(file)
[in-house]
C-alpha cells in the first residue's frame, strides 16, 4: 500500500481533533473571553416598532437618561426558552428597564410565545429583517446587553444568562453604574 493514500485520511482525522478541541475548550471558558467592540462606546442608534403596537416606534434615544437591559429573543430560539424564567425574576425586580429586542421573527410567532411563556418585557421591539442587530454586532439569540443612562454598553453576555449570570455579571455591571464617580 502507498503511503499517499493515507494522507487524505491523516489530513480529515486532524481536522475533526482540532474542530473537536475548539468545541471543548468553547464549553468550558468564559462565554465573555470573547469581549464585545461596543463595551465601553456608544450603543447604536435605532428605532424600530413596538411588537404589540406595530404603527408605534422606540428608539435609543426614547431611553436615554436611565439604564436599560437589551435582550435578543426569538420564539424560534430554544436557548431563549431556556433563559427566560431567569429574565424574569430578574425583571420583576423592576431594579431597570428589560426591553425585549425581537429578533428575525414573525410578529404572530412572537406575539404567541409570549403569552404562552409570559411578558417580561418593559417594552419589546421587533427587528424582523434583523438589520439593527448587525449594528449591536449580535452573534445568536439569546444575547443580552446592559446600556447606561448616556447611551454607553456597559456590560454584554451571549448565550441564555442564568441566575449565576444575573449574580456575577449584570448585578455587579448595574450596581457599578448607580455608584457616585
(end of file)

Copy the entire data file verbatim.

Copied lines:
[in-house]
C-alpha cells in the first residue's frame, strides 16, 4: 500500500481533533473571553416598532437618561426558552428597564410565545429583517446587553444568562453604574 493514500485520511482525522478541541475548550471558558467592540462606546442608534403596537416606534434615544437591559429573543430560539424564567425574576425586580429586542421573527410567532411563556418585557421591539442587530454586532439569540443612562454598553453576555449570570455579571455591571464617580 502507498503511503499517499493515507494522507487524505491523516489530513480529515486532524481536522475533526482540532474542530473537536475548539468545541471543548468553547464549553468550558468564559462565554465573555470573547469581549464585545461596543463595551465601553456608544450603543447604536435605532428605532424600530413596538411588537404589540406595530404603527408605534422606540428608539435609543426614547431611553436615554436611565439604564436599560437589551435582550435578543426569538420564539424560534430554544436557548431563549431556556433563559427566560431567569429574565424574569430578574425583571420583576423592576431594579431597570428589560426591553425585549425581537429578533428575525414573525410578529404572530412572537406575539404567541409570549403569552404562552409570559411578558417580561418593559417594552419589546421587533427587528424582523434583523438589520439593527448587525449594528449591536449580535452573534445568536439569546444575547443580552446592559446600556447606561448616556447611551454607553456597559456590560454584554451571549448565550441564555442564568441566575449565576444575573449574580456575577449584570448585578455587579448595574450596581457599578448607580455608584457616585